Obama’s optimistic speech centered around technological innovation, competition and entrepreneurial opportunity — and TJ, a nationally acclaimed magnet school dedicated to science, technology, engineering and math (STEM) education, was the ideal setting for that message. The school has for decades embodied the best spirit of education for young people with high aspirations, thanks to strong admission standards and a demanding curriculum.
But now Fairfax County educational bureaucrats are gutting those admission standards in a misguided effort to achieve their preferred mix of races in the student body. In response, TJ parents and students are fighting back, filing suit to challenge the weakened admission standards and to protect the school’s long-standing commitment to academic excellence. Here’s why.
TJ was founded in 1985 as a place for gifted and advanced students to reach their fuller potential. Three and a half decades later, we can judge that experiment a success: Last year, U.S. News and World Report ranked TJ the best high school in the nation, and the school’s graduates have scaled to impressive heights of achievement and recognition. Moreover, the student body is notably diverse, with 79 percent coming from a minority background.
But according to state and local education bureaucrats, that last point isn’t good enough — because, as it turns out, the school’s population is made up of “the wrong kind” of minorities: Asian students.
By comparison, relatively small numbers of Black and Hispanic applicants meet TJ’s demanding admission standards, a fact that has long embarrassed Fairfax County Public Schools (FCPS) officials. To right that perceived wrong, FCPS Superintendent Scott Brabrand moved last fall to water down the standards to ensure more underrepresented minorities make the cut.
Rather than basing admission on applicants’ performance on an objective, race-blind admissions exam centered on merit, Brabrand proposed new standards based on a prospective student’s life experiences and other subjective criteria. This decision was arrived at through an opaque process that failed to engage parents and the TJ community. It was as if Brabrand and his cronies knew the result they wanted, and then set out to get it.
In response, many TJ parents and students protested. When our concerns were dismissed, our only option to protect TJ’s commitment to excellence was to file suit in federal court. We argue that the new subjective race-based admission standards, aimed at achieving a “better” racial balance at TJ, violate the constitutional rights of the school’s Asian students.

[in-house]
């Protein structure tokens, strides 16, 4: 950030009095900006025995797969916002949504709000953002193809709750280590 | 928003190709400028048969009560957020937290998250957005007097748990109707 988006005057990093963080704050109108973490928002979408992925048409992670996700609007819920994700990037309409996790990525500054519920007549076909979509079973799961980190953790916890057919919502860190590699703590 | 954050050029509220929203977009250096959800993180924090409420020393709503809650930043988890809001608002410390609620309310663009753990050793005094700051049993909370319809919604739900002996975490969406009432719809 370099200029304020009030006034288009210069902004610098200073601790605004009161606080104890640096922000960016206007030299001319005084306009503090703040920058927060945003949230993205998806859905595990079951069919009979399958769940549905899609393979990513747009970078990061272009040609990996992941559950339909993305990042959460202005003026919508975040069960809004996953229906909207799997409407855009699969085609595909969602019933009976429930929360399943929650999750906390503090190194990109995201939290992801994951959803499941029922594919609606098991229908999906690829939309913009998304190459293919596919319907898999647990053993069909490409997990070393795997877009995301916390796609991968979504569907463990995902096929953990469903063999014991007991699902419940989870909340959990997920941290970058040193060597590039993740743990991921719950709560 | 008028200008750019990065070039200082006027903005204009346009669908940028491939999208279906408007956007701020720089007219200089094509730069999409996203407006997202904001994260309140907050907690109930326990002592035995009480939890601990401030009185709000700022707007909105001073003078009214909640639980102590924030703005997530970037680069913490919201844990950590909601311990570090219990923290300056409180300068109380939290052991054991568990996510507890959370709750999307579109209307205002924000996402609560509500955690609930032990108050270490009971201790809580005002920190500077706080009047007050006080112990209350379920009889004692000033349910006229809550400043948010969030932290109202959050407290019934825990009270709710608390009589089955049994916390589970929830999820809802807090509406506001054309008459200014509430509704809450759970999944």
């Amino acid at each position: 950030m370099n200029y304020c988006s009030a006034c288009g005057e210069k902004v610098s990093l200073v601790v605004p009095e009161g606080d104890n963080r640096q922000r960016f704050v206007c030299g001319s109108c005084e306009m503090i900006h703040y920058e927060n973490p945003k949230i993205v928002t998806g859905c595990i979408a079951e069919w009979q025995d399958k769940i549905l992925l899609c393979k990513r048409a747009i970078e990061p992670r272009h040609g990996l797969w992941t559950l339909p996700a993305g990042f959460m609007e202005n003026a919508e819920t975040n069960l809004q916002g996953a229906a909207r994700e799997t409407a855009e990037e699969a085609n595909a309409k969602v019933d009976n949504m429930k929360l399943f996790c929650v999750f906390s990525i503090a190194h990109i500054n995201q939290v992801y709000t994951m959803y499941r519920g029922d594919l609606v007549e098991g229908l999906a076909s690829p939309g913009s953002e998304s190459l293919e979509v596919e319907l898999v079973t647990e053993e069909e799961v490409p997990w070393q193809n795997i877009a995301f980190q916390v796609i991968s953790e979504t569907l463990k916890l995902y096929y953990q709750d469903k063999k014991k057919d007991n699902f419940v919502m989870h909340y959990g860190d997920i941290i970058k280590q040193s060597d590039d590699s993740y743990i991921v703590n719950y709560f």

To be clear, as an African American father of a TJ student, I would also like to see more Black and Hispanic students at the school. But if those students are not making the grade, the problem isn’t the standards. It’s more likely that the elementary school pipeline is failing to prepare them for the rigors of an environment like TJ. But rather than address their very real failures at preparing underprivileged students, Brabrand and his cronies now seek to gut the admissions standards to get the racial balance they deem appropriate.
I know how hard my son worked to earn admission to TJ, and how hard he’s working now to meet the demands of a challenging and rigorous curriculum. Moreover, his younger sister, now a middle school student, hopes to follow him.
But I tell her she’ll have to work just as hard as he did to earn that privilege — there won’t be any shortcuts or special favors extended to her. Just as there were no shortcuts or favors for my father when he was one of the first Black graduates of the University of Pennsylvania Law School, or when I was admitted to the U.S. Naval Academy. We had to work hard to earn those opportunities, and she will, too.
When I see the effort to water down the admissions standards to TJ — and let’s be clear, that effort is largely led by paternalistic White liberals who are determined to “help” minority victims at any cost — I see it for what it is: a tacit admission that they don’t think Black and Hispanic students have what it takes to compete on merit. That’s not the message my parents gave me; it’s not the message I share with my own children; and it’s not a message we should be sending to other children just to salve our consciences.